Kosher crop: Medical marijuana may get Orthodox Jewish approval in NY State

Reuters / Alessandro Bianchi
Kosher medical marijuana may soon be sold to Orthodox Jews in New York State, following the legalization of cannabis for medicinal purposes in half of US states over the past few years.

Rabbi Moshe Elefant, COO of the Orthodox Union’s kosher certification agency, has held “preliminary discussions” with the agencies keen to get the kosher approval for the medical use of marijuana, the Jewish Daily Forward website reported.

The Orthodox Union “would not have a problem certifying” medical marijuana, Rabbi Moshe Elefant said.

A few weeks ago, his group was approached by a firm with several marijuana factories in Colorado, where both medical and recreational use are legal.

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Elefant wouldn’t precise the company’s name or say what kinds of food marijuana would be placed into, but he said that the firm’s representatives went to New York to discuss getting “kosher supervision,” the New York Post reported.

While Orthodox Jews have come to terms with the use of cannabis for medical purposes, they still treat the recreational use much more cautiously.

READ MORE: High on the Hill? House bills want to legalize, tax recreational marijuana

Rabbi J. David Bleich, an authority on medical ethics at Yeshiva University in New York, said that medical marijuana is “a perfectly acceptable use of a plant that grows in God’s garden.”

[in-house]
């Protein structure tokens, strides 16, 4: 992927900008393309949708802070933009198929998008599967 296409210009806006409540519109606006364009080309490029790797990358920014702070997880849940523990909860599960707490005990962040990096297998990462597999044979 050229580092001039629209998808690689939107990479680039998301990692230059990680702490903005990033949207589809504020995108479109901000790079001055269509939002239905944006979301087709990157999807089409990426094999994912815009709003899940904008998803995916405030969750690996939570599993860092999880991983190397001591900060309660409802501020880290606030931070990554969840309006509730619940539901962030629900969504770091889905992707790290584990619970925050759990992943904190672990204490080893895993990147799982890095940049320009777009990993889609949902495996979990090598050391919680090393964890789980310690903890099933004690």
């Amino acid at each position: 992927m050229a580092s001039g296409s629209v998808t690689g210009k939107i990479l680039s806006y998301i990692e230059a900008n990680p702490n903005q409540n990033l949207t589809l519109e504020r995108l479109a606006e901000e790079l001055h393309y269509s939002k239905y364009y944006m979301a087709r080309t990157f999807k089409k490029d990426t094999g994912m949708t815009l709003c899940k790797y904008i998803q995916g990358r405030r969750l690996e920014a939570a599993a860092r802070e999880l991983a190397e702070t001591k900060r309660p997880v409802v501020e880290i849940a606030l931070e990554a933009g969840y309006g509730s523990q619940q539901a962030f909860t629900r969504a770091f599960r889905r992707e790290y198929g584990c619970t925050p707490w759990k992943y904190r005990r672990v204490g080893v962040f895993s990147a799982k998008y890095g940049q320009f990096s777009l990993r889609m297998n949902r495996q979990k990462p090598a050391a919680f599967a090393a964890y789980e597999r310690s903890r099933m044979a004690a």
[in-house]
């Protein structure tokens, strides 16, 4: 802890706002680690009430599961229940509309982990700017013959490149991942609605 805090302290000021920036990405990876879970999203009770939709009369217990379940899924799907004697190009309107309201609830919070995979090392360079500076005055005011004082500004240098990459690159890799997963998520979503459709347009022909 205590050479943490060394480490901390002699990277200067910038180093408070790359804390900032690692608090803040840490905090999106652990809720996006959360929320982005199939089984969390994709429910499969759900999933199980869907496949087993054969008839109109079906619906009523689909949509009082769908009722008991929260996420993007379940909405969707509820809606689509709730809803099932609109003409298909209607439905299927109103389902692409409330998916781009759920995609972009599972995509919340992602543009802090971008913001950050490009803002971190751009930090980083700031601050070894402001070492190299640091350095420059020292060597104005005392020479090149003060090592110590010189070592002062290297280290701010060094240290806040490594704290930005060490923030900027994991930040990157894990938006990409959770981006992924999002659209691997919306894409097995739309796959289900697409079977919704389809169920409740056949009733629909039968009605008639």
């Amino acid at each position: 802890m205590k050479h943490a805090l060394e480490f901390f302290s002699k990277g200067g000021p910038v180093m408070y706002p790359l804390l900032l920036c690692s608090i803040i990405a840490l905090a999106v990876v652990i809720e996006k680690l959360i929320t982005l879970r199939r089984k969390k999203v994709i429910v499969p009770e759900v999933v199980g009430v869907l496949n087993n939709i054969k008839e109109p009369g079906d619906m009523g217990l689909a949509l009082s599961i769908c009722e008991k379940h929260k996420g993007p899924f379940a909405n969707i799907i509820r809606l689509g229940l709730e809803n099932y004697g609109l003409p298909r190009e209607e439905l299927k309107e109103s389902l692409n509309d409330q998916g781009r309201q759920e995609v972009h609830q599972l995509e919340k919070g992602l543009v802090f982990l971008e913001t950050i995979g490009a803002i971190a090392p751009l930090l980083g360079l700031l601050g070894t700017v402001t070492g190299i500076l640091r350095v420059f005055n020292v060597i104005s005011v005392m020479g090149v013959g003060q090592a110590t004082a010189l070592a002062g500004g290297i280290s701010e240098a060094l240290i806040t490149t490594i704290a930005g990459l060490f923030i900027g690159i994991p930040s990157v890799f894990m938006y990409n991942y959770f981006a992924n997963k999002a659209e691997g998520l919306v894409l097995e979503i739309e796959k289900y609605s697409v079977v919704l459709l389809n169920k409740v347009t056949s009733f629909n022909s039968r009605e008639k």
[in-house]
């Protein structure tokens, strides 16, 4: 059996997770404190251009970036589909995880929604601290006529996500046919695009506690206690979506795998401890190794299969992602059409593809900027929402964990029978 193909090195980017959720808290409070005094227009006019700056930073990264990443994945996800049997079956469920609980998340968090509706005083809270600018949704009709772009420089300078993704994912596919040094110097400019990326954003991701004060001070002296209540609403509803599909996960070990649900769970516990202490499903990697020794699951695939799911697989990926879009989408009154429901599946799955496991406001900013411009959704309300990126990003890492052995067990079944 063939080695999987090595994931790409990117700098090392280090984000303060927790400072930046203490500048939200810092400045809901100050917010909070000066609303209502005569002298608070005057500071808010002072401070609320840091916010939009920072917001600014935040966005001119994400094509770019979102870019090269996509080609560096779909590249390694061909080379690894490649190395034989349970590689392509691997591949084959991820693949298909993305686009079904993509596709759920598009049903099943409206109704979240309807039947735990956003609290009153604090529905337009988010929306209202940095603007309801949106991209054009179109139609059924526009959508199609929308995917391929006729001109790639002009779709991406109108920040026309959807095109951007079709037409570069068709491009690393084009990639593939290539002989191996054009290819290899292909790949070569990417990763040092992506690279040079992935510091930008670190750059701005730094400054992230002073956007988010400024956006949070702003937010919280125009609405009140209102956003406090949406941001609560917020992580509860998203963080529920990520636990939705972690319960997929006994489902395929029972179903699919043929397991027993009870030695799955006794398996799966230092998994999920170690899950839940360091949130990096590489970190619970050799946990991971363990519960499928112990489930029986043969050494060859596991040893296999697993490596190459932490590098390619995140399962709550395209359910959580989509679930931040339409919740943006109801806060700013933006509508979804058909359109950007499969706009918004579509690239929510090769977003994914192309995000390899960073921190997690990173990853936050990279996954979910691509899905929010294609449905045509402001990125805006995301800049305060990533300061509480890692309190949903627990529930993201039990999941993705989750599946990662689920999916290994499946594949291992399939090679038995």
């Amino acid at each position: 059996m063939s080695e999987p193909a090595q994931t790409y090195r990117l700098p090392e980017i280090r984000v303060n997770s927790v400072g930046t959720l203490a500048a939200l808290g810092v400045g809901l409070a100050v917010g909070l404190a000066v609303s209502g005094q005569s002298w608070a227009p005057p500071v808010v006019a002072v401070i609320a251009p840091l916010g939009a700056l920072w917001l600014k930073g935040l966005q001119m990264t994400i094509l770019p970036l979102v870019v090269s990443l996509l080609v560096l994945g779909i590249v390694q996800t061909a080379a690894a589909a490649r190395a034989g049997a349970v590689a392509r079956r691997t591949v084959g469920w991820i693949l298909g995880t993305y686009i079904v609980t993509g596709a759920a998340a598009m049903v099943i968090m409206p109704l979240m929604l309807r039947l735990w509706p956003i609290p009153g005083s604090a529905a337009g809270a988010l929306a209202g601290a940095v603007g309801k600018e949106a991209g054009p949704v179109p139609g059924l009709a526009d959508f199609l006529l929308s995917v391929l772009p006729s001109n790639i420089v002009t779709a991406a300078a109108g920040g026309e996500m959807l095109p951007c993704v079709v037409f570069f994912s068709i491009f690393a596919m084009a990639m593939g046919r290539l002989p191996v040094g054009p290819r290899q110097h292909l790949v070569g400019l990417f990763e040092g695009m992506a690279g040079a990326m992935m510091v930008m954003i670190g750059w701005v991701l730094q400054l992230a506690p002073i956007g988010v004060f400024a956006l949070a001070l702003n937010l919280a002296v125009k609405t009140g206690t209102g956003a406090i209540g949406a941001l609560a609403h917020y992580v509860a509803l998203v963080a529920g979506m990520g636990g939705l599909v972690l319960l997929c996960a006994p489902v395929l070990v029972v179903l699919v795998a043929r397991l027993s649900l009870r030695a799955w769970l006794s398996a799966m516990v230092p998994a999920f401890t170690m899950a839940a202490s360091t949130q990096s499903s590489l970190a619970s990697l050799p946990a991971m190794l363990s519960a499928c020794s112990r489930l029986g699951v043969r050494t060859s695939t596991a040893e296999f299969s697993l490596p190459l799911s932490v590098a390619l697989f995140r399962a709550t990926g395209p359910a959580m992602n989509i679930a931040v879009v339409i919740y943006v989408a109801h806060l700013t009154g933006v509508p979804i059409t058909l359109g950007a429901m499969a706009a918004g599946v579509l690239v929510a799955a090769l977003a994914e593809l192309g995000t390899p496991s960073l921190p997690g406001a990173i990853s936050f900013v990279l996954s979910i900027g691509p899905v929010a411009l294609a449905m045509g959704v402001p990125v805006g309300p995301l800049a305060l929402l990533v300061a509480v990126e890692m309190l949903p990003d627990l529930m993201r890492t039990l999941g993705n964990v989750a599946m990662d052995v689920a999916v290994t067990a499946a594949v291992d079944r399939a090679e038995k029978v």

Bleich added that recreational use is “pleasure for pleasure’s sake,” and “certainly not that to which a Jew should aspire,” though he qualified that by saying, “I can’t tell you the 614th mitzvah is thou shalt not smoke pot.”

Cannabis has been shown to alleviate pain, anxiety, appetite loss and nausea in patients suffering from a range of diseases, including HIV/AIDS, cancer and multiple sclerosis.

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The progressive US Jewish population promotes the legalization of marijuana – for any type of use.

Ean Seeb, one of the owners of the oldest marijuana dispensaries in Denver, Colorado, was at the forefront of the fight to legalize the marijuana – something that came to pass in 2012.

“We have shown here in Colorado that you can effectuate social change without the world crashing down on you,” Seeb told the Jewish Daily Forward.

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Others see the main problem in the system that “isn’t working,” Claire Kaufmann, co-founder of a recently founded Jewish drug policy reform group, Le’Or, based in Oregon, said.

“It isn’t protecting kids, it isn’t decreasing consumption levels and it’s perpetuating a black market which is dangerous and where the people running that market are incentivized to deal harder, more addictive drugs,” Kaufmann said.

Marijuana is a plant, so kosher certification isn’t needed for cannabis, but in the New York State patients will not be permitted to smoke pot, so they would have to buy the substance in pills, food or drinks, which in turn require the kosher certification.

Kosher medical marijuana is already certified in Israel, with 11,000 people legally receiving cannabis.

The New York program of kosher medical marijuana is set to start next year, the New York Post reported.